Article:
So the mistake is not a major bug, the contributions of the paper remain the same, but still, I feel it was a silly statistical error. Can I correct it, even if the reviewers missed catching it?
While the answer by markvs already tells you the right course of action, I think the following addendum is important:
The phrase "even if the reviewers missed catching it" indicates that you might have an inaccurate impression of the peer review process and should maybe change your perspective on it:
As an important part of scientific quality ensurance, peer review serves several purposes. One purpose is to decrease the probability that a published paper contains errors. It is not a guarantee that a published paper does not contain any errors.
It is not among the purposes of peer review to partially relieve the authors of their responsibility for the correctness of their results. If your readers find a mistake in your paper, they will blame you for it, not the reviewers.
Given these two points, it is clear that you should take all necessary measures to make your paper as correct as you possibly can, also if the reviewers overlooked a mistake.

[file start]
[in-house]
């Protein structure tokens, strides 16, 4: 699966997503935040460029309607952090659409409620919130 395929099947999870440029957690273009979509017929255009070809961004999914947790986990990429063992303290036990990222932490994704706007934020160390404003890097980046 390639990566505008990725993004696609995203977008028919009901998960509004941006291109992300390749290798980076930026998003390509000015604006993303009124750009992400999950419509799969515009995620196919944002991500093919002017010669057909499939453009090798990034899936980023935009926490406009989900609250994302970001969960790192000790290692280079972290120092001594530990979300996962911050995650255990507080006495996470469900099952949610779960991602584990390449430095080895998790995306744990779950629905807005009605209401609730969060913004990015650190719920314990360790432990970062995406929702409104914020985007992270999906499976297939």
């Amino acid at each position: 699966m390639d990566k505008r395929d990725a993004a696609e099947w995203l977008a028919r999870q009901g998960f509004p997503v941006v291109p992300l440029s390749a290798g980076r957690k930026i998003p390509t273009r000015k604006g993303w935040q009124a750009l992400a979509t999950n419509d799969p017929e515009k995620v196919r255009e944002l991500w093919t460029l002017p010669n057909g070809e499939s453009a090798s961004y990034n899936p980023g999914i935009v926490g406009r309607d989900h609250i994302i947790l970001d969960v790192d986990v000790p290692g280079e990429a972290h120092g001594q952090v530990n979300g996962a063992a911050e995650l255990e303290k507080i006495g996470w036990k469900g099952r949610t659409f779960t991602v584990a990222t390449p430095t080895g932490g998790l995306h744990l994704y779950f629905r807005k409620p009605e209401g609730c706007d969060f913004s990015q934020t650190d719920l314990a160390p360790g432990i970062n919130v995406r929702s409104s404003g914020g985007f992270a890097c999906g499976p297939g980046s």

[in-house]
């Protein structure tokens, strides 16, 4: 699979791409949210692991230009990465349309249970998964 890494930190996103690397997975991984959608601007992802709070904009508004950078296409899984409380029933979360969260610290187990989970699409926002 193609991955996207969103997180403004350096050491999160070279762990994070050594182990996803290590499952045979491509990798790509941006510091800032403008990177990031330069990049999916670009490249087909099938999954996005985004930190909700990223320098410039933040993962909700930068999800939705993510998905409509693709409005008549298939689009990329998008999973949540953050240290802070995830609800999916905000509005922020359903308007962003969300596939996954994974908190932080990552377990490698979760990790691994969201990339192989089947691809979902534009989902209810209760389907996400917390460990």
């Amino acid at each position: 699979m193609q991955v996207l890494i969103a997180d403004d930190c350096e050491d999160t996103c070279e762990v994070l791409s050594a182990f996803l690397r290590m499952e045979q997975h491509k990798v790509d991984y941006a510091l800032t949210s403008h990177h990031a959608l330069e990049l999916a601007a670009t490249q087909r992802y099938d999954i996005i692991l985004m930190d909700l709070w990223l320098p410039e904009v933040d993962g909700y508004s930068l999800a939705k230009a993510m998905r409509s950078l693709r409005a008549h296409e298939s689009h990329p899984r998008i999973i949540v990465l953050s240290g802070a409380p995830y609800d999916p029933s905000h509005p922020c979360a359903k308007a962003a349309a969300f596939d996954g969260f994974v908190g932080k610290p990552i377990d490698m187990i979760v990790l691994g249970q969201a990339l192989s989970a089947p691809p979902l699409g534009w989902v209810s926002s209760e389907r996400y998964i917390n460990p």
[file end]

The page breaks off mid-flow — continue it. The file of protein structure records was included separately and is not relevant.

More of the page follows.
Important note. If you make non-trivial changes after the completion of the peer review process, I strongly recommend to inform the handling editor of these changes - the editor then has the opportunity to approve (or, sometimes maybe, disapprove) the changes; and if they think that the changes are also in need of peer review, they then also have the opportunity to send the revised file to the reviewers once again. (EDIT: As pointed out by Danica in a comment, in some fields and for some publication venues this last paragraph does not apply.)
It is your responsibility to ensure that the text is correct.
It is not the responsibility of the reviewers. The reviewers only act as gatekeepers to offer an expert opinion and state that the paper looks to be correct and interesting. They will not check every detail (necessarily) and will likely not see small mistakes and errors.
The Question isn't really clear but if, from another perspective, you're Asking whether the fact that there are reviewers absolves you of responsibility for accuracy then no; of course it never could.
When I worked in publishing everyone, at every level, knew that if anyone - specifically including the telephone sanitisers - questioned anything, the correct procedure was to amend the wording of that thing.
Of course right there and then, I could give the sanitiser an explanation, and so what?
What explanation could I give to 50-100,000 readers, after publication?